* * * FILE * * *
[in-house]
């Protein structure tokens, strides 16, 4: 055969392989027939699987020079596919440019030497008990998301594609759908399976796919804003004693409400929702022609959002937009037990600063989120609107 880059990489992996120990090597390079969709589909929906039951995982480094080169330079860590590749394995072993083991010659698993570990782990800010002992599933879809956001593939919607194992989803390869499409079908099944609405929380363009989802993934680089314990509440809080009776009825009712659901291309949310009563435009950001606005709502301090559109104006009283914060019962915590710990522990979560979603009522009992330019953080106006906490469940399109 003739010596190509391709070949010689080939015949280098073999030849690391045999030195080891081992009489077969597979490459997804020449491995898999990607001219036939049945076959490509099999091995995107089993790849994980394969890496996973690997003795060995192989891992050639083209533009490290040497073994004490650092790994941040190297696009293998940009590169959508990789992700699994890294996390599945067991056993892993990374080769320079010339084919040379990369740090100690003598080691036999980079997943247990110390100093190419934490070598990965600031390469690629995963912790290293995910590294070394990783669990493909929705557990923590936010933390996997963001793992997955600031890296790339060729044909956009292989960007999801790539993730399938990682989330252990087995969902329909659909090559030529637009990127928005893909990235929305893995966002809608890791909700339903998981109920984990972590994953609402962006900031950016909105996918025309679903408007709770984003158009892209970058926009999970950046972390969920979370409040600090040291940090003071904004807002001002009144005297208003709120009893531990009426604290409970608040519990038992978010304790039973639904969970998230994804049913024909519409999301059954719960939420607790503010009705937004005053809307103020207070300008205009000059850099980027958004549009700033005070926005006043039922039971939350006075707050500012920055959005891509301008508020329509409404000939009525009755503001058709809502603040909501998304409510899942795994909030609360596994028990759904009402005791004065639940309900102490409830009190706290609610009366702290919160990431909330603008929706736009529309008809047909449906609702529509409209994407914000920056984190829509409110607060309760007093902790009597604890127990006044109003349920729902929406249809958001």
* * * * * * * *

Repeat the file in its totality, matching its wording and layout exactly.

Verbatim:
[in-house]
């Protein structure tokens, strides 16, 4: 055969392989027939699987020079596919440019030497008990998301594609759908399976796919804003004693409400929702022609959002937009037990600063989120609107 880059990489992996120990090597390079969709589909929906039951995982480094080169330079860590590749394995072993083991010659698993570990782990800010002992599933879809956001593939919607194992989803390869499409079908099944609405929380363009989802993934680089314990509440809080009776009825009712659901291309949310009563435009950001606005709502301090559109104006009283914060019962915590710990522990979560979603009522009992330019953080106006906490469940399109 003739010596190509391709070949010689080939015949280098073999030849690391045999030195080891081992009489077969597979490459997804020449491995898999990607001219036939049945076959490509099999091995995107089993790849994980394969890496996973690997003795060995192989891992050639083209533009490290040497073994004490650092790994941040190297696009293998940009590169959508990789992700699994890294996390599945067991056993892993990374080769320079010339084919040379990369740090100690003598080691036999980079997943247990110390100093190419934490070598990965600031390469690629995963912790290293995910590294070394990783669990493909929705557990923590936010933390996997963001793992997955600031890296790339060729044909956009292989960007999801790539993730399938990682989330252990087995969902329909659909090559030529637009990127928005893909990235929305893995966002809608890791909700339903998981109920984990972590994953609402962006900031950016909105996918025309679903408007709770984003158009892209970058926009999970950046972390969920979370409040600090040291940090003071904004807002001002009144005297208003709120009893531990009426604290409970608040519990038992978010304790039973639904969970998230994804049913024909519409999301059954719960939420607790503010009705937004005053809307103020207070300008205009000059850099980027958004549009700033005070926005006043039922039971939350006075707050500012920055959005891509301008508020329509409404000939009525009755503001058709809502603040909501998304409510899942795994909030609360596994028990759904009402005791004065639940309900102490409830009190706290609610009366702290919160990431909330603008929706736009529309008809047909449906609702529509409209994407914000920056984190829509409110607060309760007093902790009597604890127990006044109003349920729902929406249809958001």